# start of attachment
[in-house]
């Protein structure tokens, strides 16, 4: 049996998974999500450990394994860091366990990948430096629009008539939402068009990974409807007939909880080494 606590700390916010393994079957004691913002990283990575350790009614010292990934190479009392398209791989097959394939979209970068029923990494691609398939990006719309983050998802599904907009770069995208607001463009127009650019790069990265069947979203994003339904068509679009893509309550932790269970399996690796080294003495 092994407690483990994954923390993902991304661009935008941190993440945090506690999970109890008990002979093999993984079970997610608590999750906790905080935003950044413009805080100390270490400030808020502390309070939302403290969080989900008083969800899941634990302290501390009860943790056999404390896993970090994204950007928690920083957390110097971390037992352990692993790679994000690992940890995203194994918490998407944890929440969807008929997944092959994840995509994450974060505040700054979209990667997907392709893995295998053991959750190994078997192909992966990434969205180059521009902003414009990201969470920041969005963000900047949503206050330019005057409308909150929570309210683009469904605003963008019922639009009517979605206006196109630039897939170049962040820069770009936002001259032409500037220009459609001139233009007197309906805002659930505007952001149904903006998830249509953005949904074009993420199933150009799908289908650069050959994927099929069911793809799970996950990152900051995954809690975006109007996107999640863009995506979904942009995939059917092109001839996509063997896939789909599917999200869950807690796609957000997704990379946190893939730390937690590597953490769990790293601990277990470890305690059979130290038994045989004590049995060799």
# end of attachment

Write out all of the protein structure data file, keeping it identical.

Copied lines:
[in-house]
């Protein structure tokens, strides 16, 4: 049996998974999500450990394994860091366990990948430096629009008539939402068009990974409807007939909880080494 606590700390916010393994079957004691913002990283990575350790009614010292990934190479009392398209791989097959394939979209970068029923990494691609398939990006719309983050998802599904907009770069995208607001463009127009650019790069990265069947979203994003339904068509679009893509309550932790269970399996690796080294003495 092994407690483990994954923390993902991304661009935008941190993440945090506690999970109890008990002979093999993984079970997610608590999750906790905080935003950044413009805080100390270490400030808020502390309070939302403290969080989900008083969800899941634990302290501390009860943790056999404390896993970090994204950007928690920083957390110097971390037992352990692993790679994000690992940890995203194994918490998407944890929440969807008929997944092959994840995509994450974060505040700054979209990667997907392709893995295998053991959750190994078997192909992966990434969205180059521009902003414009990201969470920041969005963000900047949503206050330019005057409308909150929570309210683009469904605003963008019922639009009517979605206006196109630039897939170049962040820069770009936002001259032409500037220009459609001139233009007197309906805002659930505007952001149904903006998830249509953005949904074009993420199933150009799908289908650069050959994927099929069911793809799970996950990152900051995954809690975006109007996107999640863009995506979904942009995939059917092109001839996509063997896939789909599917999200869950807690796609957000997704990379946190893939730390937690590597953490769990790293601990277990470890305690059979130290038994045989004590049995060799």